November 17, 2010
We Are Not All Keynesians Yet

From Economic Possibilities for Our Grandchildren, by John Maynard Keynes:

When the accumulation of wealth is no longer of high social importance, there will be great changes in the code of morals. We shall be able to rid ourselves of the pseudo-moral principles which have hag-ridden us for two hundred years, by which we have exalted some of the most distasteful of human qualities into the position of the highest virtues. We shall be able to afford to dare to assess the money-motive at its true value. The love of money as a possession as distinguished from the love of money as a means to the enjoyment and realities of life will be recognized for what it is, a somewhat disgusting morbidity, one of those semi-criminal, semi-pathological propensities which one hands over with a shudder to the specialists in mental disease.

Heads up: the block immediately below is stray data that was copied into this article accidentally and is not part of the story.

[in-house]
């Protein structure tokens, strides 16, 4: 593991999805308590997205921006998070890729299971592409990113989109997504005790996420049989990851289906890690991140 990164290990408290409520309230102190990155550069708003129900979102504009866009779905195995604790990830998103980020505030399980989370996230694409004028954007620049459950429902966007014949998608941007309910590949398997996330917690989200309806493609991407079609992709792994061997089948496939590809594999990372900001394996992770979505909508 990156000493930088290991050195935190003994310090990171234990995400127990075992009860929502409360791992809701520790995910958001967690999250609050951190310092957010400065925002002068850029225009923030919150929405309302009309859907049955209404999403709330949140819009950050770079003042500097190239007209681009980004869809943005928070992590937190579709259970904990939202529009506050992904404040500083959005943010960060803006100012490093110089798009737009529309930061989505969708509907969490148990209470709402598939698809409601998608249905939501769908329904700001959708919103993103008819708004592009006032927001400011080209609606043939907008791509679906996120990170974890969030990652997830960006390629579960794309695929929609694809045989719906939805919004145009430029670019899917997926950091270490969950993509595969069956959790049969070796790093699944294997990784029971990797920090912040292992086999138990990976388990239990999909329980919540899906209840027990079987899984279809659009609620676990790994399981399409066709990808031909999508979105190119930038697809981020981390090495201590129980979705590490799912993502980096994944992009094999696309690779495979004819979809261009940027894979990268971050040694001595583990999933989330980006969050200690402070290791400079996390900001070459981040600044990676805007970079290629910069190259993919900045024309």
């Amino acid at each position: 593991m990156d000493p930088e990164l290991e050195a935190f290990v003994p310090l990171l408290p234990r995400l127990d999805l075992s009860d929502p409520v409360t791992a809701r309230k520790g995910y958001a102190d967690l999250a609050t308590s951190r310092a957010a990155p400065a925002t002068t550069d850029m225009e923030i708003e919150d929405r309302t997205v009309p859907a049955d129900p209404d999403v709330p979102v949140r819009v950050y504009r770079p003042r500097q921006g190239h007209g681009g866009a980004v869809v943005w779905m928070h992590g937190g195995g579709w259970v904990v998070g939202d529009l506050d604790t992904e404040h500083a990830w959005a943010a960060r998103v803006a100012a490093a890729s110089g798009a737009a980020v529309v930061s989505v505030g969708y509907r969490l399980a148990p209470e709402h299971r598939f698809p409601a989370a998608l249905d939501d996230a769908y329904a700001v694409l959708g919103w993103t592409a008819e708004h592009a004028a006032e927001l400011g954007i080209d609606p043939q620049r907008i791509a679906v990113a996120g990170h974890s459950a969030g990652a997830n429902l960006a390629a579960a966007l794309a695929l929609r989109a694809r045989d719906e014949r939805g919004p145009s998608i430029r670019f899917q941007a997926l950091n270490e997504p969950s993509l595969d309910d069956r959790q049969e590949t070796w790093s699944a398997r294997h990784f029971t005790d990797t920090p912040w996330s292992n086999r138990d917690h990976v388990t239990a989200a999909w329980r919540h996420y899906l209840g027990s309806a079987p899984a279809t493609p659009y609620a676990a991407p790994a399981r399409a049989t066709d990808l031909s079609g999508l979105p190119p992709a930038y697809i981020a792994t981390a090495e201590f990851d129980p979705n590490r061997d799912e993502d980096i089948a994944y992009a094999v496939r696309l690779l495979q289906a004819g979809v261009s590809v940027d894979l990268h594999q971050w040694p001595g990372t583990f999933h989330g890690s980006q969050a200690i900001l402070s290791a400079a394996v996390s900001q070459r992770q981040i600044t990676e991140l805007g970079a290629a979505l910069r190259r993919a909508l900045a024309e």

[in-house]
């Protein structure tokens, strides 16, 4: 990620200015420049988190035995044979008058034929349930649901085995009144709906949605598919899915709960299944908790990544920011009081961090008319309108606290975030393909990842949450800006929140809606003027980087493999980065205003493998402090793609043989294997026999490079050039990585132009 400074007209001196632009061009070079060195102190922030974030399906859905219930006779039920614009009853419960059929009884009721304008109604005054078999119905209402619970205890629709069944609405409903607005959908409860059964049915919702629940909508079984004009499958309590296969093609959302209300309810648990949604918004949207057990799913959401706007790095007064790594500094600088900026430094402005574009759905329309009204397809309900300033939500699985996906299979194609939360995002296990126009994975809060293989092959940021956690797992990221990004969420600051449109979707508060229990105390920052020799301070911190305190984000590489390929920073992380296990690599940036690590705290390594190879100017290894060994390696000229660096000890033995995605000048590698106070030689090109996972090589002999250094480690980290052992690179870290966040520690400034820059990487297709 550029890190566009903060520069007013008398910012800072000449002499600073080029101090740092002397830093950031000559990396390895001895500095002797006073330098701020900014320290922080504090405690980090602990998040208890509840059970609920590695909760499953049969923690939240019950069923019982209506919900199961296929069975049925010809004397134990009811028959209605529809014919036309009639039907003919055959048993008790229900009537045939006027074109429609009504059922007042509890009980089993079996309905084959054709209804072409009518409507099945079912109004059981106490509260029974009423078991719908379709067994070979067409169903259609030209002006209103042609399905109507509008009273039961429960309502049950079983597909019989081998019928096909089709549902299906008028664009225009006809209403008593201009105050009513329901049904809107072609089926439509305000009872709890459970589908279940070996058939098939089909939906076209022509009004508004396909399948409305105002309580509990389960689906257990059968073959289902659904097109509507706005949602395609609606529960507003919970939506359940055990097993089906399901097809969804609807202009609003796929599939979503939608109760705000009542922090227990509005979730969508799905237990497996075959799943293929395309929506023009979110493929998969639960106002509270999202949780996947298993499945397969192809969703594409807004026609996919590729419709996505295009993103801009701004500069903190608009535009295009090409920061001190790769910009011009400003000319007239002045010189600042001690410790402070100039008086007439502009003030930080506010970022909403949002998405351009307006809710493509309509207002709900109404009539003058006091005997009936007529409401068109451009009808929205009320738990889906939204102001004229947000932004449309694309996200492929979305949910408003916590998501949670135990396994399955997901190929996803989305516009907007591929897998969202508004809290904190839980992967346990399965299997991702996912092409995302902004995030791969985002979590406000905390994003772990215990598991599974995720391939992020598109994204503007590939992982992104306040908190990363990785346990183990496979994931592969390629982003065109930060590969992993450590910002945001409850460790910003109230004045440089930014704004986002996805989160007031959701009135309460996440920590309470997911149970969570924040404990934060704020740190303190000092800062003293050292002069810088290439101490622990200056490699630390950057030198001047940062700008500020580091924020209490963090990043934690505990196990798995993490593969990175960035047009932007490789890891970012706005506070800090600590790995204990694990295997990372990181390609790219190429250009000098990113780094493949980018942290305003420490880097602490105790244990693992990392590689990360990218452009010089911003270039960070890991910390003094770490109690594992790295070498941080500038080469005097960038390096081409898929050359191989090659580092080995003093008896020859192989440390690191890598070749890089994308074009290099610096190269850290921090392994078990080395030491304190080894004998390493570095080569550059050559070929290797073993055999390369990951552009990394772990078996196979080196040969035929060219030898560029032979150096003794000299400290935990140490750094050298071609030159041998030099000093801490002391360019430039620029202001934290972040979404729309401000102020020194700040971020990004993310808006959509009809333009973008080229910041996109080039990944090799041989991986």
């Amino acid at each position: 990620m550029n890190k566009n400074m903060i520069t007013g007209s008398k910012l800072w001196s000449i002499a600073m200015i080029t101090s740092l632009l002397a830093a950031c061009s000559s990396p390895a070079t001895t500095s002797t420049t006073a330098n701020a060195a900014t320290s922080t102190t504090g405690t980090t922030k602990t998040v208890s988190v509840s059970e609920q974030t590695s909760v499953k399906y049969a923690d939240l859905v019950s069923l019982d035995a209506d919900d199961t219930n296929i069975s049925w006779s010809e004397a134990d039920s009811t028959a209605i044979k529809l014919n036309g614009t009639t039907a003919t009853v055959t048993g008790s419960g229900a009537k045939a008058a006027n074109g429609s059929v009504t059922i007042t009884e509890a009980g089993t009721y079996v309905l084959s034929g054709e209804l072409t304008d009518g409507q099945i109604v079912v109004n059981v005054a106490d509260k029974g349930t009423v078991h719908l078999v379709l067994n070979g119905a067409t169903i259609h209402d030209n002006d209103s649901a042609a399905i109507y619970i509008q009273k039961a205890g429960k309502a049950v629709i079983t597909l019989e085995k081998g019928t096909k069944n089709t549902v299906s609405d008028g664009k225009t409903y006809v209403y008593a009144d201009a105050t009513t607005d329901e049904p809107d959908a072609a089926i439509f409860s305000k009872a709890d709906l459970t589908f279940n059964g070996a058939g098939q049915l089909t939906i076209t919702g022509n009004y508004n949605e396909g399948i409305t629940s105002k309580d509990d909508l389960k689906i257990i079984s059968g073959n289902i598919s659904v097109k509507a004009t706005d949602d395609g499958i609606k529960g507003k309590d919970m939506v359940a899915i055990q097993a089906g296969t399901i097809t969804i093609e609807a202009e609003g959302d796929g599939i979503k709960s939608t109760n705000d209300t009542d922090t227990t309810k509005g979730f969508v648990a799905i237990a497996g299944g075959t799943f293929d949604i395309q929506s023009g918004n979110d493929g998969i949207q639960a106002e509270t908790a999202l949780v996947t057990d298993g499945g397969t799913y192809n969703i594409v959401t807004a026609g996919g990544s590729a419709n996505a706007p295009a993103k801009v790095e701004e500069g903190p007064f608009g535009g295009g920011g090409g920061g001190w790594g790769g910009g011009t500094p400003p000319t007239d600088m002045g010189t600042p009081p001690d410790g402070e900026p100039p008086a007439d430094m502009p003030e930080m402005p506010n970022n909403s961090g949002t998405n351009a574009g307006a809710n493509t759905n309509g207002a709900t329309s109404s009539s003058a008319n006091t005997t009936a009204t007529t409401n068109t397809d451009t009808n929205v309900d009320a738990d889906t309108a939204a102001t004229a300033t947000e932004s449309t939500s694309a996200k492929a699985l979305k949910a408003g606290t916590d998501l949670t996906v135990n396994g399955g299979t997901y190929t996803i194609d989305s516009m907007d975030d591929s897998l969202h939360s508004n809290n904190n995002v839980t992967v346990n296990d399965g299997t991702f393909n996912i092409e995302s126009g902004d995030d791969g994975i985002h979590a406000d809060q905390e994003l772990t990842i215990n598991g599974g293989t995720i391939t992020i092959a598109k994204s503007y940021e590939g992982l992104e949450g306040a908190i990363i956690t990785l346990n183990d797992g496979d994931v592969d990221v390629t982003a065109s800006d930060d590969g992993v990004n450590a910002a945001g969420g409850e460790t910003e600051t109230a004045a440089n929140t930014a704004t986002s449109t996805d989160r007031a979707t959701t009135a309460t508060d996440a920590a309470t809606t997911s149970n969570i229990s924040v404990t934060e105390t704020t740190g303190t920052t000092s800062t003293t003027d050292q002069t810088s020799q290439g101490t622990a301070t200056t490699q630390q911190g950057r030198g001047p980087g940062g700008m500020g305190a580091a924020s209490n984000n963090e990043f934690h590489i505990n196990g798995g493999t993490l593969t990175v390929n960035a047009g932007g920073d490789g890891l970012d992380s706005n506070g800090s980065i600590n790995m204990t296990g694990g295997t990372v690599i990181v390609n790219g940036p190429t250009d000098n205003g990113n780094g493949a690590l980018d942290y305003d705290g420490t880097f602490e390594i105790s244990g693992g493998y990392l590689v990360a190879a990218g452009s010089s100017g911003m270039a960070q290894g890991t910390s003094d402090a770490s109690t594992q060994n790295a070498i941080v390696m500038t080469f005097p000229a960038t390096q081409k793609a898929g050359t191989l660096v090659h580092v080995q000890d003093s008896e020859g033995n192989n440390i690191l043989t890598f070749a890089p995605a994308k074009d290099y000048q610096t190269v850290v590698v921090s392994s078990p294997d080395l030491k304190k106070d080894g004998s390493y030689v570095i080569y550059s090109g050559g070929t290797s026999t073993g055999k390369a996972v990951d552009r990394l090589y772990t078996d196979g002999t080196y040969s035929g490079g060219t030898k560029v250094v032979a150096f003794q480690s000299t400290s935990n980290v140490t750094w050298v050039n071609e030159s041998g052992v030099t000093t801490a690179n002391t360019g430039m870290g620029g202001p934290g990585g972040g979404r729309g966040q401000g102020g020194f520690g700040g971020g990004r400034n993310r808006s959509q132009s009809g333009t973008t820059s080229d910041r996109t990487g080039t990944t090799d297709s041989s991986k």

Posted by Jerome Doolittle at November 17, 2010 11:34 AM
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Thanks for this quote. Goes well with the recent announcement of the highest paid CEOs for the last year, one of whom was a high school classmate. His goal in life back then was to make lots of money. He succeeded.

Posted by: George on November 17, 2010 11:50 AM

I'll ever be grateful to John D. MacDonald for putting me on the track to Keynes (in MacDonald's Travis McGee series of novels, Travis' friend Meyer, an economist, is living on a boat called the John Maynard Keynes). Keynes always has been a great source of wisdom.

Thanks, John, posthumously.

Posted by: Peter on November 17, 2010 12:35 PM
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